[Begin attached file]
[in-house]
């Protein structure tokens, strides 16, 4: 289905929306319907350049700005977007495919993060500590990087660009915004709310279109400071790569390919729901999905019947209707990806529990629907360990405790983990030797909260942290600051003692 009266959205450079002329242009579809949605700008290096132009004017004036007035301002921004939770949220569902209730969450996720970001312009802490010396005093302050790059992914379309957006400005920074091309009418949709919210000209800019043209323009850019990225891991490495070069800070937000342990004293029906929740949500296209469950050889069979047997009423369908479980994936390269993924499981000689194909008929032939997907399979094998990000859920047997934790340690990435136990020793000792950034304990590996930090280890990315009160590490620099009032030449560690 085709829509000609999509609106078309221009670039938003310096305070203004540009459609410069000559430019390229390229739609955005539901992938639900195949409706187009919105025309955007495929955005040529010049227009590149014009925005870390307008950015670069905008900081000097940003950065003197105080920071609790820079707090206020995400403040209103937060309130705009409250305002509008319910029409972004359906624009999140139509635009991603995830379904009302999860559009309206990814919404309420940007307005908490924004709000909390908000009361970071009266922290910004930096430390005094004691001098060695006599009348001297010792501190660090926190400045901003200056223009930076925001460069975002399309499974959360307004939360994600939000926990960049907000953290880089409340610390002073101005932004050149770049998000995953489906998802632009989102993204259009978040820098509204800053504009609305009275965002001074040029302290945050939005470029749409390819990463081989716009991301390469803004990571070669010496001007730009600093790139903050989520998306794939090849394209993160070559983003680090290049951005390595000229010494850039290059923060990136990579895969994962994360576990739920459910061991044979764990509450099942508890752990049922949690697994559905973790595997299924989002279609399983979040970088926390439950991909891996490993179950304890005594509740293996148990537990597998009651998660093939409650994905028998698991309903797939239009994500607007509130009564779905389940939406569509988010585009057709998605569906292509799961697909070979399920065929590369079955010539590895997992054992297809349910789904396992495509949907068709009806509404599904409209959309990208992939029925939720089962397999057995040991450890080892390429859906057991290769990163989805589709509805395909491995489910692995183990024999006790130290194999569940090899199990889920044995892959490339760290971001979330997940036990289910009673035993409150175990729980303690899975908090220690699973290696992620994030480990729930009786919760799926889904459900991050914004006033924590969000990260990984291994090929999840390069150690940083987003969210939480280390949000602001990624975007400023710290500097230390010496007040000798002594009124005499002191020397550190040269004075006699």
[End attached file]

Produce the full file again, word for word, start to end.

[in-house]
């Protein structure tokens, strides 16, 4: 289905929306319907350049700005977007495919993060500590990087660009915004709310279109400071790569390919729901999905019947209707990806529990629907360990405790983990030797909260942290600051003692 009266959205450079002329242009579809949605700008290096132009004017004036007035301002921004939770949220569902209730969450996720970001312009802490010396005093302050790059992914379309957006400005920074091309009418949709919210000209800019043209323009850019990225891991490495070069800070937000342990004293029906929740949500296209469950050889069979047997009423369908479980994936390269993924499981000689194909008929032939997907399979094998990000859920047997934790340690990435136990020793000792950034304990590996930090280890990315009160590490620099009032030449560690 085709829509000609999509609106078309221009670039938003310096305070203004540009459609410069000559430019390229390229739609955005539901992938639900195949409706187009919105025309955007495929955005040529010049227009590149014009925005870390307008950015670069905008900081000097940003950065003197105080920071609790820079707090206020995400403040209103937060309130705009409250305002509008319910029409972004359906624009999140139509635009991603995830379904009302999860559009309206990814919404309420940007307005908490924004709000909390908000009361970071009266922290910004930096430390005094004691001098060695006599009348001297010792501190660090926190400045901003200056223009930076925001460069975002399309499974959360307004939360994600939000926990960049907000953290880089409340610390002073101005932004050149770049998000995953489906998802632009989102993204259009978040820098509204800053504009609305009275965002001074040029302290945050939005470029749409390819990463081989716009991301390469803004990571070669010496001007730009600093790139903050989520998306794939090849394209993160070559983003680090290049951005390595000229010494850039290059923060990136990579895969994962994360576990739920459910061991044979764990509450099942508890752990049922949690697994559905973790595997299924989002279609399983979040970088926390439950991909891996490993179950304890005594509740293996148990537990597998009651998660093939409650994905028998698991309903797939239009994500607007509130009564779905389940939406569509988010585009057709998605569906292509799961697909070979399920065929590369079955010539590895997992054992297809349910789904396992495509949907068709009806509404599904409209959309990208992939029925939720089962397999057995040991450890080892390429859906057991290769990163989805589709509805395909491995489910692995183990024999006790130290194999569940090899199990889920044995892959490339760290971001979330997940036990289910009673035993409150175990729980303690899975908090220690699973290696992620994030480990729930009786919760799926889904459900991050914004006033924590969000990260990984291994090929999840390069150690940083987003969210939480280390949000602001990624975007400023710290500097230390010496007040000798002594009124005499002191020397550190040269004075006699």